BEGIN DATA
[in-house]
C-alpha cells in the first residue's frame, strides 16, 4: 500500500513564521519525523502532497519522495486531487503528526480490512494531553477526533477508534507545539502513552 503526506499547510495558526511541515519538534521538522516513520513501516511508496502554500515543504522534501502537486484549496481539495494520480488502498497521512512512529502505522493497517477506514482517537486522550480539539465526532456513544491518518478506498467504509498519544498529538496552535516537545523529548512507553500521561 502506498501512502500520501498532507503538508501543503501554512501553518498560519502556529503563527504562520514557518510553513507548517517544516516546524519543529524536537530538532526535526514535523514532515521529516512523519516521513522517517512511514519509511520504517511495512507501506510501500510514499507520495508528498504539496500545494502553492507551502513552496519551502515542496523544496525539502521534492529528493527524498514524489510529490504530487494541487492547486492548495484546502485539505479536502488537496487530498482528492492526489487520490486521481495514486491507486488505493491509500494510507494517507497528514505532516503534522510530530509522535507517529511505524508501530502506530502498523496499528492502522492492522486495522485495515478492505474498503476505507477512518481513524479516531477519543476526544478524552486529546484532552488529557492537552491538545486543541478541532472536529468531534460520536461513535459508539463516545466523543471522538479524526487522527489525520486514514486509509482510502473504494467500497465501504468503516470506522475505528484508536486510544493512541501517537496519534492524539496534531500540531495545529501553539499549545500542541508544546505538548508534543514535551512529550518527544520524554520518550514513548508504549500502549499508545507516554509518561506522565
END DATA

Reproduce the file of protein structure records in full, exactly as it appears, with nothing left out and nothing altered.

[in-house]
C-alpha cells in the first residue's frame, strides 16, 4: 500500500513564521519525523502532497519522495486531487503528526480490512494531553477526533477508534507545539502513552 503526506499547510495558526511541515519538534521538522516513520513501516511508496502554500515543504522534501502537486484549496481539495494520480488502498497521512512512529502505522493497517477506514482517537486522550480539539465526532456513544491518518478506498467504509498519544498529538496552535516537545523529548512507553500521561 502506498501512502500520501498532507503538508501543503501554512501553518498560519502556529503563527504562520514557518510553513507548517517544516516546524519543529524536537530538532526535526514535523514532515521529516512523519516521513522517517512511514519509511520504517511495512507501506510501500510514499507520495508528498504539496500545494502553492507551502513552496519551502515542496523544496525539502521534492529528493527524498514524489510529490504530487494541487492547486492548495484546502485539505479536502488537496487530498482528492492526489487520490486521481495514486491507486488505493491509500494510507494517507497528514505532516503534522510530530509522535507517529511505524508501530502506530502498523496499528492502522492492522486495522485495515478492505474498503476505507477512518481513524479516531477519543476526544478524552486529546484532552488529557492537552491538545486543541478541532472536529468531534460520536461513535459508539463516545466523543471522538479524526487522527489525520486514514486509509482510502473504494467500497465501504468503516470506522475505528484508536486510544493512541501517537496519534492524539496534531500540531495545529501553539499549545500542541508544546505538548508534543514535551512529550518527544520524554520518550514513548508504549500502549499508545507516554509518561506522565